One day, in the distant future, somebody might realise that proteins form the best molecular machines. And then, many years later, somebody else will realise that evolution rather than design is the best way to develop them. At which point, chemists will look at biology and say, “wow, why didn’t I think of that”.

    1. Derek Lowe says:

      Already underway, of course – see all the “directed evolution” papers, protein engineering, etc.

      1. Kelvin says:

        Indeed, that’s my own background from the MRC Center for Protein Engineering, and forms the basis of a concept I have developed for a fully integrated drug discovery system, which could automatically generate safe and effective new drug candidates for any disease without any prior understanding of the disease mechanism.

        1. Burghermeister says:

          Boy does Microsoft have a job for you!

  11. DCRogers says:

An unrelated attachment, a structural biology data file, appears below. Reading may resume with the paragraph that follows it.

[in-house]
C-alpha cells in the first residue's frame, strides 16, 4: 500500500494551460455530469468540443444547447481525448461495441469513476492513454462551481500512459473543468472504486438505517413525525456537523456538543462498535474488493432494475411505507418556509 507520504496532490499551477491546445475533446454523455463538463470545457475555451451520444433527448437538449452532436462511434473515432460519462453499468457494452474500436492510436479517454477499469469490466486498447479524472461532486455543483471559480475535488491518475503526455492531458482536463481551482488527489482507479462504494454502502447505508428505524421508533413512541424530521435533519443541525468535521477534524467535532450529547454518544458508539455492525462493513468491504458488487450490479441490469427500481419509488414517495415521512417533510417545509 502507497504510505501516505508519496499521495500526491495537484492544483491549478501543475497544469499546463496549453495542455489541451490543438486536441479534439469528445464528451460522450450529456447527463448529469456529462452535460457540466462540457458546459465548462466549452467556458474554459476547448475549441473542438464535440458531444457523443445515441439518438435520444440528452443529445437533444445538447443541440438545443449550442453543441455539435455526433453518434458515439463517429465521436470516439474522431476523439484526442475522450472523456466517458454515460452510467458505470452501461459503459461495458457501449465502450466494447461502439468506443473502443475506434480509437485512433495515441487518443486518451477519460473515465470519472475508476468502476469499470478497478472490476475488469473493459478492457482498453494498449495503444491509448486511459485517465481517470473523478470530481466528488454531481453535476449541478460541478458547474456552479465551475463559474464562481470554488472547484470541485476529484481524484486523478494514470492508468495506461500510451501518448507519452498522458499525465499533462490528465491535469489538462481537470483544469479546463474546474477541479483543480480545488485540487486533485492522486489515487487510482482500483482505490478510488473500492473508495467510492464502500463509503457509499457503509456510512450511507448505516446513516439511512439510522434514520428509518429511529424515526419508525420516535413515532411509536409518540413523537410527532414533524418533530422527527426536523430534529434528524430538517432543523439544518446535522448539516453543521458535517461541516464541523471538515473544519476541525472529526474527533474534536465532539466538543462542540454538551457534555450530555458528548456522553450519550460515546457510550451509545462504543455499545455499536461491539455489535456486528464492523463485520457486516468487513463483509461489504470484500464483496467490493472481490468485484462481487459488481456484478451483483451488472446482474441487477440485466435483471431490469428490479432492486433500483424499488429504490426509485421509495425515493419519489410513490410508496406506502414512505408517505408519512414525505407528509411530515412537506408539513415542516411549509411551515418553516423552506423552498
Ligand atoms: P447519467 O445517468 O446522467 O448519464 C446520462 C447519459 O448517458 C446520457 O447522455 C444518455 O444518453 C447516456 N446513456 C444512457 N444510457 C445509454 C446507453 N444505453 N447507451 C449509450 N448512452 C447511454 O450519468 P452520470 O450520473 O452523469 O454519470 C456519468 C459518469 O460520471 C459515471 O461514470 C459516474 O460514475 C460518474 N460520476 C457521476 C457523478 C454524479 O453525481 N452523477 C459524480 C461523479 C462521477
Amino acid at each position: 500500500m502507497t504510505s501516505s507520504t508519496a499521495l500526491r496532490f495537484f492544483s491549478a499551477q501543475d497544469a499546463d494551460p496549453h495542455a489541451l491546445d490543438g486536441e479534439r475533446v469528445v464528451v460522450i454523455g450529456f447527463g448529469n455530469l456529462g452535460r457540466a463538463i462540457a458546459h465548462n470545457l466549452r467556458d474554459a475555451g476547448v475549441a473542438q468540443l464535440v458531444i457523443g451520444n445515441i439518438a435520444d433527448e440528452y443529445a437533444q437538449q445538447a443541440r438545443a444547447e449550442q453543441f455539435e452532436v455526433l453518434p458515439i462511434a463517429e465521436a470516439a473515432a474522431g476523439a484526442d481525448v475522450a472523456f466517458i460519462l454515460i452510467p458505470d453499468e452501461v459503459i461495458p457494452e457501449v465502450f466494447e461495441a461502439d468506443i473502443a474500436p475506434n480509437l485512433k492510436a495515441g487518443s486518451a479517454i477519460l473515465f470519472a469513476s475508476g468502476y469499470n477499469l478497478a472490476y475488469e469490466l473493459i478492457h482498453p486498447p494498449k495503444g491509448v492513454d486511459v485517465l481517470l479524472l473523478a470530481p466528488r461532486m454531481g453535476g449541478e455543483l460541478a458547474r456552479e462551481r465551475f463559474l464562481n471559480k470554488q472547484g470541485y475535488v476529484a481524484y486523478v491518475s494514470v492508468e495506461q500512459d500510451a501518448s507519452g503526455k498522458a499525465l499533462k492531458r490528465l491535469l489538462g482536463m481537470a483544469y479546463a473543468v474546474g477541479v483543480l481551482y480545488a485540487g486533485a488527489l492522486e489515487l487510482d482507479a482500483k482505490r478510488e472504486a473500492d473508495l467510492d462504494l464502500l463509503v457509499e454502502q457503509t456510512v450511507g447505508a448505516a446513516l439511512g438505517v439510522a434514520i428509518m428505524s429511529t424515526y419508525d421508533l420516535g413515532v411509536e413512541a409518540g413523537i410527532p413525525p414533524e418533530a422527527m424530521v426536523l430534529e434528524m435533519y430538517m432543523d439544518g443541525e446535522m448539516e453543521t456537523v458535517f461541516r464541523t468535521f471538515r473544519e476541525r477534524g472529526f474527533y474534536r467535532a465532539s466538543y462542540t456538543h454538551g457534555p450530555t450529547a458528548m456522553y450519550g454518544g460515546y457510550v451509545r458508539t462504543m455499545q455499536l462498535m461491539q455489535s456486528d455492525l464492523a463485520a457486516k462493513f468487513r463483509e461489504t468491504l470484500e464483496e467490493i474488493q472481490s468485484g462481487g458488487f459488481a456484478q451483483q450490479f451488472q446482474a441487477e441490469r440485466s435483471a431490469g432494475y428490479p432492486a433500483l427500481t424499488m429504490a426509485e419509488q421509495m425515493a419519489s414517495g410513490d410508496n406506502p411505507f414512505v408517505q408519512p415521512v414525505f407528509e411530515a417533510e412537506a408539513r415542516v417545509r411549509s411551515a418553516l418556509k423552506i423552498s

For me, the most exciting reference is Eric Drexler’s “Engines of Creation”:

    The postulate is that we live in a “diffusion-based” subatomic world, but if we could harness molecules directly as machines, the power unleashed would be indeed world changing,

    1. anon the II says:

      I was wondering if someone would toss Drexler’s name in here. And so it has happened.

      I never thought Drexler’s musings were of much value. He didn’t seem to grasp the granularity of atoms and all the implications that would have. I think he poured more smoke in the area than light.

      1. Hap says:

        Thermodynamics is a problem there, too. You can’t beat that particular reaper.

        1. Maxwell says:

          correct – Maxwell’s demon doesn’t exist, especially if you count the entropy term of the demon itself. I agree with Lord Kelvin’s comment that “proteins form the best molecular machines” – it’s hard to compete with the free energy of Mother Nature’s nanobots.

  12. Bla bla says:

    Was taught be Feringa in undergrad, always seemed like a good guy.

  13. luysii says:

    Here’s an allosteric effect some 1,800 Angstroms long, for use in the molecular machines of the future. There’s a great deal of very unusual protein physical chemistry to be discovered here. The mechanism for it is purely speculative at this time as the author noted. This is where you come in. For details please see —

  14. asoc says:

    I don’t get this one.

  15. Astatine says: